“We have a lot of ways that we plan to create funding for this model, so a lot of these methods involve, for example, reallocation of funds that are currently being used for other industries so that’s one easy way to do it. Other ways include our taxation model for example on small businesses because we still want to incentivize growth, we’d be holding it at 9% but for large companies that are already doing quite well in Canada, we’d be looking to increase their corporate tax code to 21%. And I think that’s pretty aggressive when you look at the other platforms, but that will provide additional funding. And the other thing we’re looking to do is to tax the E-commerce companies that make so much money outside of Canada. Because Canada tends to forget that it is not a state. Most of its funding for these companies across the border from us, shouldn’t just go out the door without taxation in my opinion. And right now they do, and that’s just a lost opportunity for Canada.

So, as in the European Union, they’re trying to downsize to a model where, depending on which country you’re in, the system can automatically charge you the correct tax, and then an entity is set up to collect those taxes from the different countries and redistribute it. So it’s a very simple model that we can institute here in Canada as well, to work with these eCommerce companies, but I think that they almost see the writing on the wall it’s coming, they’re in some cases already adopting it, even joining the committees that are organizing on these things.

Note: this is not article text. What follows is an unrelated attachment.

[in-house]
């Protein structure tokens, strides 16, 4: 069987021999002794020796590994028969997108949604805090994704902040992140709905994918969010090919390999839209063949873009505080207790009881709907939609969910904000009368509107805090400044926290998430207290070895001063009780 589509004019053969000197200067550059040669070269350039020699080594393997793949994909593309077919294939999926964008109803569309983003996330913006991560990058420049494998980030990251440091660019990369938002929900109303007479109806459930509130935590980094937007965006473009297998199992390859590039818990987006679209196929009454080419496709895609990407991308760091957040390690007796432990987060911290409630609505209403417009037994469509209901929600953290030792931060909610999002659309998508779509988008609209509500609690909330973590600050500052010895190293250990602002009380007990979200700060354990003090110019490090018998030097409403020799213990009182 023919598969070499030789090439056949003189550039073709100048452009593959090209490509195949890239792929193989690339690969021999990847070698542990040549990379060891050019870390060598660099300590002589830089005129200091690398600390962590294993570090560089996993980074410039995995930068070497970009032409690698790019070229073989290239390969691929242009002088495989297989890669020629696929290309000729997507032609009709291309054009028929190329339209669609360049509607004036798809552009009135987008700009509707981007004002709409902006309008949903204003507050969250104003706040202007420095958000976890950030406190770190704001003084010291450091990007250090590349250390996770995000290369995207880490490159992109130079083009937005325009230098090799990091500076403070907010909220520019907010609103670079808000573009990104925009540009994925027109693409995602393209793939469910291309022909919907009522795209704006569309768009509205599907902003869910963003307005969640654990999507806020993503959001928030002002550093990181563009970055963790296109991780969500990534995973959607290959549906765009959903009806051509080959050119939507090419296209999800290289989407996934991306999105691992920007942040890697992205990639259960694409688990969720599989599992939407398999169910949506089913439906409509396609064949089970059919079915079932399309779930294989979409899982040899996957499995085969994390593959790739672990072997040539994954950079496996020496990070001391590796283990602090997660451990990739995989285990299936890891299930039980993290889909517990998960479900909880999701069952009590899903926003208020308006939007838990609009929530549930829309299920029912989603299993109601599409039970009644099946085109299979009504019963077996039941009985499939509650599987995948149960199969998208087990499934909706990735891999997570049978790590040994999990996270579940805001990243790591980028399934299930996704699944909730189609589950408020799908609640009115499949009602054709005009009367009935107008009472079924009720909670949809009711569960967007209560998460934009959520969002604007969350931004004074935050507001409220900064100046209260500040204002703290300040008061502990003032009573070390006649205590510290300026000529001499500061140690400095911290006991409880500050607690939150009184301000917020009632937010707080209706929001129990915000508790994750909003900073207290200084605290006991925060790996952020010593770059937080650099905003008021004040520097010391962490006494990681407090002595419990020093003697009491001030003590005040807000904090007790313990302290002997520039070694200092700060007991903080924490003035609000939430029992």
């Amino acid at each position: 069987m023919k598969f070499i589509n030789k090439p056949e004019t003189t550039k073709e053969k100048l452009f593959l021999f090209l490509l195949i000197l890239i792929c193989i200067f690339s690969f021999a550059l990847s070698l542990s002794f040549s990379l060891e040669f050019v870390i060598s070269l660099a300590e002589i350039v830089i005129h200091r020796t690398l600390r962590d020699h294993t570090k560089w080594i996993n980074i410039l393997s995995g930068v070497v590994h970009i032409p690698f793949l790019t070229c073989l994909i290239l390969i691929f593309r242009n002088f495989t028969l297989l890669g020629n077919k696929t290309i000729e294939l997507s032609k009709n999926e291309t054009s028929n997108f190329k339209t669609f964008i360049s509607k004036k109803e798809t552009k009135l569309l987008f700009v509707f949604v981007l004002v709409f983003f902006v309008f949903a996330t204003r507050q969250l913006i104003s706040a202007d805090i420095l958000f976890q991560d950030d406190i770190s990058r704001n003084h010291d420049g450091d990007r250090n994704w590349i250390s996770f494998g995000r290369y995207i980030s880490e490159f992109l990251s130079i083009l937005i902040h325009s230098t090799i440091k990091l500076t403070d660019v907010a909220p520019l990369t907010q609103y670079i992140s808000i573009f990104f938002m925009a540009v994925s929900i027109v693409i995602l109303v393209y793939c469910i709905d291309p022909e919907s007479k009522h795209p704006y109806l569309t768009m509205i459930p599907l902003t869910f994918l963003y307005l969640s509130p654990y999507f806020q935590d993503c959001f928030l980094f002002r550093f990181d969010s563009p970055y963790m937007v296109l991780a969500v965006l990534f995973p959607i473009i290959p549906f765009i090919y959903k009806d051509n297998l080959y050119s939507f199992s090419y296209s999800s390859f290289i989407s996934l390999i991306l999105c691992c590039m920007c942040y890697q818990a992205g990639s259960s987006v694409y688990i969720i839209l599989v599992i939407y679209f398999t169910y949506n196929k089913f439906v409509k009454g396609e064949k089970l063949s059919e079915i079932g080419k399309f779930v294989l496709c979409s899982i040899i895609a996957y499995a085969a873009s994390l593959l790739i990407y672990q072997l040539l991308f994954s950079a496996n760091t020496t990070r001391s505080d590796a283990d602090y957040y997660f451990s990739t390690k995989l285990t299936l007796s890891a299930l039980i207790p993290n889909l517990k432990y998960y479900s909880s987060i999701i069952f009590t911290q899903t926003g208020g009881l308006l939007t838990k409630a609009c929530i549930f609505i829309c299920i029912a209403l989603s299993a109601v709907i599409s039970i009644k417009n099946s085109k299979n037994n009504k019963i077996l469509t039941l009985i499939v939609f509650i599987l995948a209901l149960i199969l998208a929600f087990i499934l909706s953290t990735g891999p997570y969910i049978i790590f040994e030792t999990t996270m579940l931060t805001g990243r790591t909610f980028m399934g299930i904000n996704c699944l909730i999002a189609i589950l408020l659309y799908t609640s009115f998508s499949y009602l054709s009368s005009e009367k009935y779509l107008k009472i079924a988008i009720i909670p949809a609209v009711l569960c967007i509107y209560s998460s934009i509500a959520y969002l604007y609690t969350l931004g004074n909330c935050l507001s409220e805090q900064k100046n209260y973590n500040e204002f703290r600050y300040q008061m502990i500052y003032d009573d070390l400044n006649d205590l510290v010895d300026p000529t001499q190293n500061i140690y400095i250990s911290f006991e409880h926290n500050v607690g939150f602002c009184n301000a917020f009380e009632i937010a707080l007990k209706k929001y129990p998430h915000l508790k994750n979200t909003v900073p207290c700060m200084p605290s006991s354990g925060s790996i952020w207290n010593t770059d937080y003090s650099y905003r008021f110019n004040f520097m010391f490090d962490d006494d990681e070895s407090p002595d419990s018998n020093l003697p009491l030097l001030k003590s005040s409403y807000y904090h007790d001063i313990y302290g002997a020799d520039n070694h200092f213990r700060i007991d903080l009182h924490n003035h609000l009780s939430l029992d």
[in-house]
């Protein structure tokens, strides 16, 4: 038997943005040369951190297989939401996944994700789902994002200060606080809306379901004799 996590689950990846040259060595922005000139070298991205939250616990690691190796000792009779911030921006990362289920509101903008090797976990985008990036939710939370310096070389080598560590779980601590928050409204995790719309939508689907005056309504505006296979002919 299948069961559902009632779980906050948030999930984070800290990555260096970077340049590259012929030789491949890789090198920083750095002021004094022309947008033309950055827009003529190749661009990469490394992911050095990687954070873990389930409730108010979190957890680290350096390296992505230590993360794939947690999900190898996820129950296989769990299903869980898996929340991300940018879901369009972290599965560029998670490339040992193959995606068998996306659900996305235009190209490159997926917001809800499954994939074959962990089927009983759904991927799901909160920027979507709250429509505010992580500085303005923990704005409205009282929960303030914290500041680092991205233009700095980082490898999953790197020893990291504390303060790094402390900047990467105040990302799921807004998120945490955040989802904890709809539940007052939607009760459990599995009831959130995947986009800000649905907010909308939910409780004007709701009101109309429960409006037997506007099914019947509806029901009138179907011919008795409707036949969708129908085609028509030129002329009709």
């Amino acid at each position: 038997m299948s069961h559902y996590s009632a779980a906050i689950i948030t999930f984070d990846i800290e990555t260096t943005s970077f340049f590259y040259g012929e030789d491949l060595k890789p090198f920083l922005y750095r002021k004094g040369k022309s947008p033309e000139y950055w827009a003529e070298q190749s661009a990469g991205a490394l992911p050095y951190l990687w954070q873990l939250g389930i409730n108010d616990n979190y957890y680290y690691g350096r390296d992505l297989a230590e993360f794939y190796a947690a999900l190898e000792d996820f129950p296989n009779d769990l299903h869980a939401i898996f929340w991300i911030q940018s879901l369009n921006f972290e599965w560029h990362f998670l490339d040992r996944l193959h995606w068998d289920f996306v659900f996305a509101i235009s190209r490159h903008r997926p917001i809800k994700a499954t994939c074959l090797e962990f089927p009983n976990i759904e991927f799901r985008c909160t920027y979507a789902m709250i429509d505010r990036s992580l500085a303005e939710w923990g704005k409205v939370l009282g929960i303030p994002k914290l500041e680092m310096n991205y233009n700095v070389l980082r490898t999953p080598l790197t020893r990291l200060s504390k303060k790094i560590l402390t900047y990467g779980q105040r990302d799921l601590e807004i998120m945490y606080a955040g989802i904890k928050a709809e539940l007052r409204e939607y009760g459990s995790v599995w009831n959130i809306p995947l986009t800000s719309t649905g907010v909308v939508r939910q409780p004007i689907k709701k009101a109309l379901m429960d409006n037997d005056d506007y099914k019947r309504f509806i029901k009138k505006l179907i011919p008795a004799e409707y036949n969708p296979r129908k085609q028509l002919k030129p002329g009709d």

“We also do try to increase the carbon tax, I know that’s not a popular idea right now. We plan to increase it to I think 25 compared to the levels of $15. But when we look at where we currently are we’ve got to ask ourselves how much more do we want to pay for it down the line because that’s really what’s happening here is we’re just delaying the pay, but that’s going to come with interest later, and that’s going to be a lot higher. And if we take a look at our plan right now, it could have been implemented as I think early as 1996 where we were already talking about these kinds of measures, but it would have been a much lower price at the, at the time, and we would have probably been outside of this scenario, at this point as well. We just didn’t embrace it soon enough and now we’re having to pay essentially a surcharge on what would have already been taxed,” said Sousa.

Bruno Sousa is a business leader and advisor with over 15 years of experience in business development, community building, and marketing. He is an entrepreneur, investor, advisor, and consultant.